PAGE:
Article / 30 May 2016 at 8:19 GMT

From the Floor: USD still going strong

  • USD index continues to climb
  • Japanese sales tax raise expected to be postponed
  • Upcoming Dong Energy IPO shows a transformative energy company with risks
  • Click on this link for a reply of our morning call 


By Clemens Bomsdorf

Possible future moves by the Federal Reserve are the centre of market attention today, the first full trading day after Janet Yellen's comments. It is a day which will likely see relatively low activity since markets in the US and UK are closed. 

From Asia, Kay Van Petersen from Saxo's Singapore desk reports an “interesting start” to the week as he notes that we see “a continuation of risk on after the very, very strong last week in particular in European and US equities.”

USDJPY since January:

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Source: Saxo Bank

The first trading day after Yellen’s comments showed support for the USD, which did take Kay van Petersen by surprise. He had expected consolidation after four weeks of grinding up. Instead, the DXY rose 40 basis points so far today. 

Markets are bit afraid that most are hawkish while Yellen in reality is more dovish than the rest, which she did not seem to show on Friday – which in turn led to more USD strength, says John J Hardy, head of FX strategy at Saxo Bank.

USDCNH and USDCNY remain under pressure while USDJPY breaks above the key 111 level. In Japan, a sales tax raise is expected to be delayed to October 2019 from 2017. Two years ago, such an increase led to a recession. Van Petersen expects a confirmation by prime minister Shinzo Abe on Wednesday. That should push USDPY higher, says Hardy.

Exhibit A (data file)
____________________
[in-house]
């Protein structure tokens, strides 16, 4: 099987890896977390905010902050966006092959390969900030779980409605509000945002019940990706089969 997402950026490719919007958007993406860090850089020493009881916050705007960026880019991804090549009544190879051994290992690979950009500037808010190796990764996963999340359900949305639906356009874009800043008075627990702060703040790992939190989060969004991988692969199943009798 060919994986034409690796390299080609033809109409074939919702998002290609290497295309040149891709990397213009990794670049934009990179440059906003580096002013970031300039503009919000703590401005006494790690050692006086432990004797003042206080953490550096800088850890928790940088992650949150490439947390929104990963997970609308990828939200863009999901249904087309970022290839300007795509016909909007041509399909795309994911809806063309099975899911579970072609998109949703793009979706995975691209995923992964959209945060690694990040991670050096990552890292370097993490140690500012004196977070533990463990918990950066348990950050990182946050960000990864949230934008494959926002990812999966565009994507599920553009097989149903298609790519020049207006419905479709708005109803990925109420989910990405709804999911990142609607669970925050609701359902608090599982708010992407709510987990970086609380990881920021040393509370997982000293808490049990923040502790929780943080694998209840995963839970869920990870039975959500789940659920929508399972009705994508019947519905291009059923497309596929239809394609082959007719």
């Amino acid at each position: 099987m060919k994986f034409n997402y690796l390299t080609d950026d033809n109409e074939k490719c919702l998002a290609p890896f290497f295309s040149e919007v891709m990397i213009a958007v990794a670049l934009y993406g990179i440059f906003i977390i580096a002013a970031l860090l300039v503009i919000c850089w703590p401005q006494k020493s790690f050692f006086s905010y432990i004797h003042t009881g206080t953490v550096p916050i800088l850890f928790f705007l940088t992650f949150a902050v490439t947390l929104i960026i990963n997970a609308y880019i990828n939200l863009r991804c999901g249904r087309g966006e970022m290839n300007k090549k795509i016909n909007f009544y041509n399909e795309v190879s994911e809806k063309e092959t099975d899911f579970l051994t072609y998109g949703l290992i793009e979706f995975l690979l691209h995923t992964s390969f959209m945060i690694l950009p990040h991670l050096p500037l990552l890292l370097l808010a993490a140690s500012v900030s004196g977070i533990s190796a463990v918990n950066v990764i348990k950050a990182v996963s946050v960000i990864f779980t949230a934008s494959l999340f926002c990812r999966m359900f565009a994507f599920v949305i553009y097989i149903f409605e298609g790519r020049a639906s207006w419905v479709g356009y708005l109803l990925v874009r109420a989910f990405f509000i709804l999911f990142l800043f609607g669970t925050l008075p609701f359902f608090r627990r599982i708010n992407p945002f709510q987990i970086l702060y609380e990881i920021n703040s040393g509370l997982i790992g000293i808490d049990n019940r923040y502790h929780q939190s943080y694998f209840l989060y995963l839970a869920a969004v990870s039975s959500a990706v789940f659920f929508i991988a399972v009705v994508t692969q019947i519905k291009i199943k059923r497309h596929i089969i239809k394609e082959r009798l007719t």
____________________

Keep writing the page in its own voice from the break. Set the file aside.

This week is data dependent with tomorrow’s US April PCE Inflation and Friday’s NFP change being the main releases. Depending on the data announced, the June meeting could be used to set for a July move.  

“If we get the right mix of macro numbers and decisions from policy makers this week it could take the S&P 500 to new highs,” says Peter Garnry, Saxo's head of equity strategy. In Europe, the IPO of Danish utility company Dong will likemy prove interesting as well. It is priced at a 30% discount compared to peers. Garnry says the fair value is “ok”. One has to remember that it has a relatively high execution risk since it is not a classical power company, but a transformative utility company with big plans in offshore wind farms. 

"Large write-downs on assets are also a key risk to balance sheet deterioration which has previously been the case and also the main driver behind the 2014 capital injection with Goldman Sachs and ATP (Denmark's largest pension firm)," Garnry writes. 

Related to this, energy is balancing on a knife’s edge with rejection again in Brent at $50/barrel. “We maintain our negative view as long as this level is not broken,” notes Garnry. 

We are going to see low activity in fixed income today due to today’s closure of UK and US market. After Yellen’s announcement, we saw Treasury yields a bit higher, and this week's US data and the ECB’s forecast update on Thursday will be interesting, says Saxo fixed income trader Michael Boye. Thursday may see investors receive more details on its corporate bond buying programme which is to start in June. 

Bunds have been rejected at the 164 level once again and it looks like they are struggling to move much higher here. Instead, this might be the final break for lower level and higher yields. 

 Offshore windfarms are a risky asset for Danish energy giant 
Dong, which is set for IPO. Photo: iStock

Clemens Bomsdorf is consulting editor at

Editor’s note: From the Floor takes advantage of's unique real-time access to Saxo Bank’s various trading desks around the globe to put our community in touch with the developments that matter to their portfolios 


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